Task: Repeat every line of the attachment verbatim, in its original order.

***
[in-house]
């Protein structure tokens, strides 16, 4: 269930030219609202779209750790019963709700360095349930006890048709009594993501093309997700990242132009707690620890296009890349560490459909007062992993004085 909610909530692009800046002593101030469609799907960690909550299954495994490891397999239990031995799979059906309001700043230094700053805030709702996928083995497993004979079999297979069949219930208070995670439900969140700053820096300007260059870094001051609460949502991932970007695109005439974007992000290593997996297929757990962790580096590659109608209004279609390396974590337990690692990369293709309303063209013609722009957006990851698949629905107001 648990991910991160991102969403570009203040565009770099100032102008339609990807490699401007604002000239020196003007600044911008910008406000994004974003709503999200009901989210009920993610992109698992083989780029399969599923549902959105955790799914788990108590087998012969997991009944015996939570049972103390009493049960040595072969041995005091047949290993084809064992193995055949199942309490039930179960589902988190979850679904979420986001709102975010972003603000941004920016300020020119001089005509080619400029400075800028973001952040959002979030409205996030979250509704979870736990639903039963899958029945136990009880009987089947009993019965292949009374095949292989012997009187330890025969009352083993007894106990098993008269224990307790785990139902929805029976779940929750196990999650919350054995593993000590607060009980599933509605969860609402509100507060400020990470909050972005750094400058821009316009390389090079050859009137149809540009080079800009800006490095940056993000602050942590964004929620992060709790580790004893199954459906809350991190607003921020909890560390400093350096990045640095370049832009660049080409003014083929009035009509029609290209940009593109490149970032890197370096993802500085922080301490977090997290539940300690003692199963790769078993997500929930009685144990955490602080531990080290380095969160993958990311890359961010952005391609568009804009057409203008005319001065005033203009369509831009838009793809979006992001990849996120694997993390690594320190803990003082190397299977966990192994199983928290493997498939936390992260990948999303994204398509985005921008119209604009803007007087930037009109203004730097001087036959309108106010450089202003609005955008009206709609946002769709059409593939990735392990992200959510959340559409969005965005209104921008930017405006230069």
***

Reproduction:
[in-house]
């Protein structure tokens, strides 16, 4: 269930030219609202779209750790019963709700360095349930006890048709009594993501093309997700990242132009707690620890296009890349560490459909007062992993004085 909610909530692009800046002593101030469609799907960690909550299954495994490891397999239990031995799979059906309001700043230094700053805030709702996928083995497993004979079999297979069949219930208070995670439900969140700053820096300007260059870094001051609460949502991932970007695109005439974007992000290593997996297929757990962790580096590659109608209004279609390396974590337990690692990369293709309303063209013609722009957006990851698949629905107001 648990991910991160991102969403570009203040565009770099100032102008339609990807490699401007604002000239020196003007600044911008910008406000994004974003709503999200009901989210009920993610992109698992083989780029399969599923549902959105955790799914788990108590087998012969997991009944015996939570049972103390009493049960040595072969041995005091047949290993084809064992193995055949199942309490039930179960589902988190979850679904979420986001709102975010972003603000941004920016300020020119001089005509080619400029400075800028973001952040959002979030409205996030979250509704979870736990639903039963899958029945136990009880009987089947009993019965292949009374095949292989012997009187330890025969009352083993007894106990098993008269224990307790785990139902929805029976779940929750196990999650919350054995593993000590607060009980599933509605969860609402509100507060400020990470909050972005750094400058821009316009390389090079050859009137149809540009080079800009800006490095940056993000602050942590964004929620992060709790580790004893199954459906809350991190607003921020909890560390400093350096990045640095370049832009660049080409003014083929009035009509029609290209940009593109490149970032890197370096993802500085922080301490977090997290539940300690003692199963790769078993997500929930009685144990955490602080531990080290380095969160993958990311890359961010952005391609568009804009057409203008005319001065005033203009369509831009838009793809979006992001990849996120694997993390690594320190803990003082190397299977966990192994199983928290493997498939936390992260990948999303994204398509985005921008119209604009803007007087930037009109203004730097001087036959309108106010450089202003609005955008009206709609946002769709059409593939990735392990992200959510959340559409969005965005209104921008930017405006230069």